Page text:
Oral History Interview - Toyin Agbetu

 
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Object

Audio file

Title

Oral History Interview - Toyin Agbetu

Production date

2011

Material

Digital file (.mp3)

Description

Audio recording of an oral history interview with Toyin Agbetu, who was born in Hackney 1967.

Credit line

Photograph copyright Emma Davies.

Inscription

EXTRACT OF INTERVIEW:

I’m a Pan Africanist. Throughout world history African people have been dispersed across the Earth. My parents were born in Africa, my wife has Caribbean heritage so because of our roots, my children, according to the census, are ‘mixed race’. That’s nonsense. We are all Africans belonging to a global Pan African family.

My primary identity is that of being an African. When anyone looks at me, that’s the first thing they see. Fully embracing my identity links me to the Motherland, to history and traditions that go back to the beginnings of human kind. After that I would say I’m Yoruba. I’m a man who is a human rights activist. I’m also a Hackneyite. I was born here, I work here. I’m not planning to leave until I’ve done my best to challenge inequality and prejudice. If, through education and culture we can offer social justice and freedom for all in Hackney, then I believe we can replicate those ideas as solutions elsewhere.

My culture is not a separate part of me. It’s what I breathe; it forms the very essence of who I am. Traditions and rituals are engrained in my everyday life. When I was growing up we ate traditional foods, listened to African music. My father taught us that a good life was about family and collaboration with others, not individualism and competition. We were a bicultural entity in a world with different values and often that entity faced attacks creating pressure on it to become hidden in order to survive.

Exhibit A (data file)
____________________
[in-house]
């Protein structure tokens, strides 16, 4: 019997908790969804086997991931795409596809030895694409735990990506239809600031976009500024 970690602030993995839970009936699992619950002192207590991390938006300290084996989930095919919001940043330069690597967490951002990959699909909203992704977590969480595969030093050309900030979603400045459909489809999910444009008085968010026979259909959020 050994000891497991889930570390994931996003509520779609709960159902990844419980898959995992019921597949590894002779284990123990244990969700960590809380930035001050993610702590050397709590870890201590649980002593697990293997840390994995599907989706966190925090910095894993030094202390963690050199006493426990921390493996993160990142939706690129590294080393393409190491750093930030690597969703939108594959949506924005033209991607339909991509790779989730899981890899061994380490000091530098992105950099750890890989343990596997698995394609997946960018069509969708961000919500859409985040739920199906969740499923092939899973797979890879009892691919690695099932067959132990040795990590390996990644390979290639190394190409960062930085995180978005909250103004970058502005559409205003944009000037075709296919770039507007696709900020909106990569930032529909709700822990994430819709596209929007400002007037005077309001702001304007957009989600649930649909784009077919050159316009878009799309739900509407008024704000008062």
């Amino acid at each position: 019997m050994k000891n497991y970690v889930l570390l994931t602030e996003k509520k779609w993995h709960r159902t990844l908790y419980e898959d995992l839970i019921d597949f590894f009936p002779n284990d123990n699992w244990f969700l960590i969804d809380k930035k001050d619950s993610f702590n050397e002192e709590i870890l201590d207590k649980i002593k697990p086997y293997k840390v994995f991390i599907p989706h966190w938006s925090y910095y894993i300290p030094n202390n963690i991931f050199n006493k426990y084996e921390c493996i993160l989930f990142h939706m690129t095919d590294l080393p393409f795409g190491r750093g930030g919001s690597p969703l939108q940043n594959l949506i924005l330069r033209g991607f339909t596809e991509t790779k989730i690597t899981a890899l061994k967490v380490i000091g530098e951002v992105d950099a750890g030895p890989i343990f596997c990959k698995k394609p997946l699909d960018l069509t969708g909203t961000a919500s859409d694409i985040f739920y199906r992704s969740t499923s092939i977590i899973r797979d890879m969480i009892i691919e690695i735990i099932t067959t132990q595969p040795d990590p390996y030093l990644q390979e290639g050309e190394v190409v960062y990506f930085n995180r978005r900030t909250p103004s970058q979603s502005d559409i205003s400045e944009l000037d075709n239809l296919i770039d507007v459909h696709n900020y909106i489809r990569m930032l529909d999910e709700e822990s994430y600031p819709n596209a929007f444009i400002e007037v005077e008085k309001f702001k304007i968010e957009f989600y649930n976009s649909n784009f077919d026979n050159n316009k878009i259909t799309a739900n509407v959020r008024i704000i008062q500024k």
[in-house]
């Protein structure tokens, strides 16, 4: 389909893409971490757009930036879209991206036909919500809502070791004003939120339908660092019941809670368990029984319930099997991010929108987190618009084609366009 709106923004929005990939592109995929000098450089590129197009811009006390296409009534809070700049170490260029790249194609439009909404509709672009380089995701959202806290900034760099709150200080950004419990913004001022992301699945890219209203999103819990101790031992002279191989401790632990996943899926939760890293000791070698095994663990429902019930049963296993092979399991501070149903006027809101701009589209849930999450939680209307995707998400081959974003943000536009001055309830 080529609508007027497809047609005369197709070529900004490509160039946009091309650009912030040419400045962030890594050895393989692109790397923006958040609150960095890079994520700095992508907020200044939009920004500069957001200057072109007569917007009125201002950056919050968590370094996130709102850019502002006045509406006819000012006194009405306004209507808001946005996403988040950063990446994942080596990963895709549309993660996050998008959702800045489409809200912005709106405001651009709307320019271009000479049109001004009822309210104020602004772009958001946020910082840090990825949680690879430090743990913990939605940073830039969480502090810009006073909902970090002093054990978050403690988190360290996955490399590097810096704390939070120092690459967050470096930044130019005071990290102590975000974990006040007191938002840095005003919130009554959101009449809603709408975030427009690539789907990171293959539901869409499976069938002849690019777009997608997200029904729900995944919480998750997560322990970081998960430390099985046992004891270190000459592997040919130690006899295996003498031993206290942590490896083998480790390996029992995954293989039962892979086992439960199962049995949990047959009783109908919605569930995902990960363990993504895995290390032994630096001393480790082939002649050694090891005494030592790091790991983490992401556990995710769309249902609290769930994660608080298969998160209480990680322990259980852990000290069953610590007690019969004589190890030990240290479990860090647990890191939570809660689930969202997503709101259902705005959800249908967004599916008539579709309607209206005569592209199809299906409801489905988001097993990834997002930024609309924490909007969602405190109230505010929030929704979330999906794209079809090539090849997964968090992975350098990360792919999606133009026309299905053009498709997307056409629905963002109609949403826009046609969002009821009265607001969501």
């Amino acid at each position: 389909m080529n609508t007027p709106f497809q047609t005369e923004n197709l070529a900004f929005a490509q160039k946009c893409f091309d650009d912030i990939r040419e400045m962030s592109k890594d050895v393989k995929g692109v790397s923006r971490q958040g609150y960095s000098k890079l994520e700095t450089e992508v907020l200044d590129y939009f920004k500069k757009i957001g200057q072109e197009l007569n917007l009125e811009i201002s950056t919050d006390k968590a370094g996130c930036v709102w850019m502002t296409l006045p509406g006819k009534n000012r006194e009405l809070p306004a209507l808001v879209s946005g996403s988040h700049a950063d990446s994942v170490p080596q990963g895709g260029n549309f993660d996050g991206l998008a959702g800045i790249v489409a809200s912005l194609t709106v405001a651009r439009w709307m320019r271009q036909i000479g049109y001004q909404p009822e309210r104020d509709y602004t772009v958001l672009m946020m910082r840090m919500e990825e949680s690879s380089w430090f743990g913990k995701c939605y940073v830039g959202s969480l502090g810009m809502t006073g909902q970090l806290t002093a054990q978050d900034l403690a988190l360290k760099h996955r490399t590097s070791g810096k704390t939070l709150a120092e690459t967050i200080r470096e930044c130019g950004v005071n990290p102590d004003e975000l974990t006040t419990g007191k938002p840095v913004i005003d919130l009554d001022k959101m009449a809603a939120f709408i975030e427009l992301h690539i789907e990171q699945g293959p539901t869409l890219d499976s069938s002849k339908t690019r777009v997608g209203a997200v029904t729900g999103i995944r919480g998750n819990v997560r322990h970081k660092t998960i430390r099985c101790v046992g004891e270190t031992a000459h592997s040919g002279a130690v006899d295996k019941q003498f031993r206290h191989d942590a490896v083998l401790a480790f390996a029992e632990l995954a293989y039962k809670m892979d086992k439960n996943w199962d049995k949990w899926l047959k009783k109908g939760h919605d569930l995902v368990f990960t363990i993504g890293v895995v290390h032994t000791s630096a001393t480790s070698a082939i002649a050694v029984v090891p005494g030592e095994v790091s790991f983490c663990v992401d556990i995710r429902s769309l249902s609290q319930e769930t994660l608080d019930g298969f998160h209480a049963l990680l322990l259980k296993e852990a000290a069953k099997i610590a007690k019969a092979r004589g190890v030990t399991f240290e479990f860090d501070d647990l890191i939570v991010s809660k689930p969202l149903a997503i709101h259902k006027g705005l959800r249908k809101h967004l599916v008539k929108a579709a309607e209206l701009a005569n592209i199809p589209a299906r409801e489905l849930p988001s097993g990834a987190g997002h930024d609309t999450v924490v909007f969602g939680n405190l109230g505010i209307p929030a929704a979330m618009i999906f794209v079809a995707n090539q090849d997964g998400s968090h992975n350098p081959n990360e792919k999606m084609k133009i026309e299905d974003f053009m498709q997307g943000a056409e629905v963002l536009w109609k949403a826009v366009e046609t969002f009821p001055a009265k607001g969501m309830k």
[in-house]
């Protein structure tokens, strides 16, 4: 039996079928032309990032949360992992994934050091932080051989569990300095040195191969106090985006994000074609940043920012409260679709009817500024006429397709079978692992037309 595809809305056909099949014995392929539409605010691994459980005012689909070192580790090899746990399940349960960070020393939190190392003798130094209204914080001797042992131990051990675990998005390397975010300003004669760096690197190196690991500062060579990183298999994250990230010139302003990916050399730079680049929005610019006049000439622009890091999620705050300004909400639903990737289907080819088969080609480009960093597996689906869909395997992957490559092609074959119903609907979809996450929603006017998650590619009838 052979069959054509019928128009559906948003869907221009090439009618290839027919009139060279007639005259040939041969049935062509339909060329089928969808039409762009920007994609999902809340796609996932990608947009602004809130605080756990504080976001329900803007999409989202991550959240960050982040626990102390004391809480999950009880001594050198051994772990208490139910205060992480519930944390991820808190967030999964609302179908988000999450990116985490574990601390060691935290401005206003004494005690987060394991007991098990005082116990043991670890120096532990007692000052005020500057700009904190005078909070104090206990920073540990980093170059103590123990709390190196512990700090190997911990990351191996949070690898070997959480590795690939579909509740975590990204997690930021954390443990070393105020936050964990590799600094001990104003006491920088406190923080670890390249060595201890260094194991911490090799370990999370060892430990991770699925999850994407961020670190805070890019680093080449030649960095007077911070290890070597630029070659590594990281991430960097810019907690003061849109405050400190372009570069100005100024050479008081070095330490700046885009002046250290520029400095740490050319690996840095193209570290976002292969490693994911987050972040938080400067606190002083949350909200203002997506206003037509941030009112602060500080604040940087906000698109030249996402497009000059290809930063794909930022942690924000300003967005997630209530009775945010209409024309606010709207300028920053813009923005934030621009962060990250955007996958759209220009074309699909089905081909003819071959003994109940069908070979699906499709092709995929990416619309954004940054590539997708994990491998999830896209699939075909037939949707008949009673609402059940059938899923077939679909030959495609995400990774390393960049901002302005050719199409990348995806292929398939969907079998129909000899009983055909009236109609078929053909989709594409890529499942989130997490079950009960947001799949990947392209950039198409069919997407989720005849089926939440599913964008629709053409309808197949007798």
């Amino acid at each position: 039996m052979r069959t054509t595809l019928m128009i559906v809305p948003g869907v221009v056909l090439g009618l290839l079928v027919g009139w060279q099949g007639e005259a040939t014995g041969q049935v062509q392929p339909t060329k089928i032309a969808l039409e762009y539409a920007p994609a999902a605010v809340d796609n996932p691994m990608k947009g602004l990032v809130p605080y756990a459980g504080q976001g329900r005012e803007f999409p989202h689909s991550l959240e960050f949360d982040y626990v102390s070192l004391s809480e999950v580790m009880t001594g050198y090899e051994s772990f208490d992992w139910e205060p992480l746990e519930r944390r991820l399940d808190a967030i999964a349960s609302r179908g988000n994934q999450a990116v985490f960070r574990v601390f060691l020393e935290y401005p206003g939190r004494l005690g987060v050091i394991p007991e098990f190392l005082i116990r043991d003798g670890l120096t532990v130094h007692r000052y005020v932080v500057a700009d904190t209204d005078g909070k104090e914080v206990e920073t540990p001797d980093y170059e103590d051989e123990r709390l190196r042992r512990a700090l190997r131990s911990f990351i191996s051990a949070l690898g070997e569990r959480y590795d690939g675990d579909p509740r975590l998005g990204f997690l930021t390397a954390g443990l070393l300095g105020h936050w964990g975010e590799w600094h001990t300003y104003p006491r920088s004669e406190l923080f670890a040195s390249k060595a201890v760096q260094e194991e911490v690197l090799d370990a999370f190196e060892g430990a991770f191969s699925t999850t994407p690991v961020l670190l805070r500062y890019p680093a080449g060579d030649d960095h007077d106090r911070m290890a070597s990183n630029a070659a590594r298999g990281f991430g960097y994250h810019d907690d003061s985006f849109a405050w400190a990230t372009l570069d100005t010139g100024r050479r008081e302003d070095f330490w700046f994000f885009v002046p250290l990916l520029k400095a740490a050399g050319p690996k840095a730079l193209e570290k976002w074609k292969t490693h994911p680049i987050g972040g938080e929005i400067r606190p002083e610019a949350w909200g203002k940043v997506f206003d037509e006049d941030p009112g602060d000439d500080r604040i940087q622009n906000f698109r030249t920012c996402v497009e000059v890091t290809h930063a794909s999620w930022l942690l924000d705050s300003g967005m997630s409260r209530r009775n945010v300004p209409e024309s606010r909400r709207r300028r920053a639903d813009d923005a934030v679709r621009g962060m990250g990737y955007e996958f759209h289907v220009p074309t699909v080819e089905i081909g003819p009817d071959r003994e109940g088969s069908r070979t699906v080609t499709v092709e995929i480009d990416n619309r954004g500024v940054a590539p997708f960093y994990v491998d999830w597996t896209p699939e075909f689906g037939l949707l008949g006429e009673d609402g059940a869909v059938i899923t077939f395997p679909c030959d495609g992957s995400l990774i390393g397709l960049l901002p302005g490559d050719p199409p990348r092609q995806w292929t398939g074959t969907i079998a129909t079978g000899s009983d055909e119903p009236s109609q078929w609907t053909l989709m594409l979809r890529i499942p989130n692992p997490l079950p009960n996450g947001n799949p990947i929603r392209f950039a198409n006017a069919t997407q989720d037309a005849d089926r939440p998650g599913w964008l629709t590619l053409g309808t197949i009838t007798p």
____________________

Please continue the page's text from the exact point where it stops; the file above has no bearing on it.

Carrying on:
Language remains the key. It transports culture, cements communities. It’s an island of our Ancestors, of our achievements, our ideas, our dreams but also our tales of woe. I speak a little Yoruba to my children but I struggle to speak it fluently. African enslavement and colonisation meant that we were taught that African languages were inferior to others. Even in today’s Britain there’s sometimes hostility towards those who choose to speak their mother tongues in favour of English. Yet despite this it remains my ambition to learn at least three African languages – Yoruba, Kiswahili and perhaps the ancient Kemetic tongue.

I think we often underestimate the influence of music in our lives. Whilst growing up I remember how every Sunday my father used to play Fela Kuti records. I had no true understanding of the astute political observations present in the lyrics but loved singing and dancing to them. The infectious Afrobeat rhythms always brought Nigeria to our little home in Hackney and as I struggled to mimic the pidgin language which fused English with Yoruba it provided a strong reminder that although African people weren’t ever accurately represented on the television, in the musical world beyond the radio we existed, culturally intact.

Prince Nico Mbarga’s song ‘Sweet Mother’ was distinct because it became an anthem that crossed cultural barriers. Back in the days there was the occasional conflict between West Africans and so called ‘West Indians’ who were largely Africans who involuntarily travelled here via the Caribbean. Yet this infectious song with beats similar to those of calypso and high life rhythms sang the praises of all our mothers. It quickly became universally accepted by all of us as a cross cultural anthem. A fact that remains true to this very day as it remains a potent symbol of our shared heritage and spiritual unity.

Object number

2018.5

On display?

No
 

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